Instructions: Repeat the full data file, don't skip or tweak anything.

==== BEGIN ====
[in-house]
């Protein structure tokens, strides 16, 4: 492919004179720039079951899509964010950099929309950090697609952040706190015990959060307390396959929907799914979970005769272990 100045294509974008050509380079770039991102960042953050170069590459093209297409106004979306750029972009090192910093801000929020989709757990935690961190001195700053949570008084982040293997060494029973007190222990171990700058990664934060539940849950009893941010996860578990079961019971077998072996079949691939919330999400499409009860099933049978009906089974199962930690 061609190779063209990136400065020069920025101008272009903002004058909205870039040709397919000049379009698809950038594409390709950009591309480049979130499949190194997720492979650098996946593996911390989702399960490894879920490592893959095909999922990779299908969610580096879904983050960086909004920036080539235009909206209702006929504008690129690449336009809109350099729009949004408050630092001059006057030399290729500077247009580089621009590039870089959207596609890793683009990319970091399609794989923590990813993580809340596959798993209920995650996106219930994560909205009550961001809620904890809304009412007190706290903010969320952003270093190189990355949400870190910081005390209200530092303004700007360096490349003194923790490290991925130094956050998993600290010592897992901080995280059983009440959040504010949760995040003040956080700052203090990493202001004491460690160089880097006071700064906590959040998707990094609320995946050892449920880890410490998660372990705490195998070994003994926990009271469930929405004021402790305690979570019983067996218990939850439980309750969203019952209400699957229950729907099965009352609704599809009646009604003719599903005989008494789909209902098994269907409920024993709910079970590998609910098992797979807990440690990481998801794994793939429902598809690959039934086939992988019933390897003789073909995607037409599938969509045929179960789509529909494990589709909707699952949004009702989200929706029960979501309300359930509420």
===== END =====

[in-house]
């Protein structure tokens, strides 16, 4: 492919004179720039079951899509964010950099929309950090697609952040706190015990959060307390396959929907799914979970005769272990 100045294509974008050509380079770039991102960042953050170069590459093209297409106004979306750029972009090192910093801000929020989709757990935690961190001195700053949570008084982040293997060494029973007190222990171990700058990664934060539940849950009893941010996860578990079961019971077998072996079949691939919330999400499409009860099933049978009906089974199962930690 061609190779063209990136400065020069920025101008272009903002004058909205870039040709397919000049379009698809950038594409390709950009591309480049979130499949190194997720492979650098996946593996911390989702399960490894879920490592893959095909999922990779299908969610580096879904983050960086909004920036080539235009909206209702006929504008690129690449336009809109350099729009949004408050630092001059006057030399290729500077247009580089621009590039870089959207596609890793683009990319970091399609794989923590990813993580809340596959798993209920995650996106219930994560909205009550961001809620904890809304009412007190706290903010969320952003270093190189990355949400870190910081005390209200530092303004700007360096490349003194923790490290991925130094956050998993600290010592897992901080995280059983009440959040504010949760995040003040956080700052203090990493202001004491460690160089880097006071700064906590959040998707990094609320995946050892449920880890410490998660372990705490195998070994003994926990009271469930929405004021402790305690979570019983067996218990939850439980309750969203019952209400699957229950729907099965009352609704599809009646009604003719599903005989008494789909209902098994269907409920024993709910079970590998609910098992797979807990440690990481998801794994793939429902598809690959039934086939992988019933390897003789073909995607037409599938969509045929179960789509529909494990589709909707699952949004009702989200929706029960979501309300359930509420």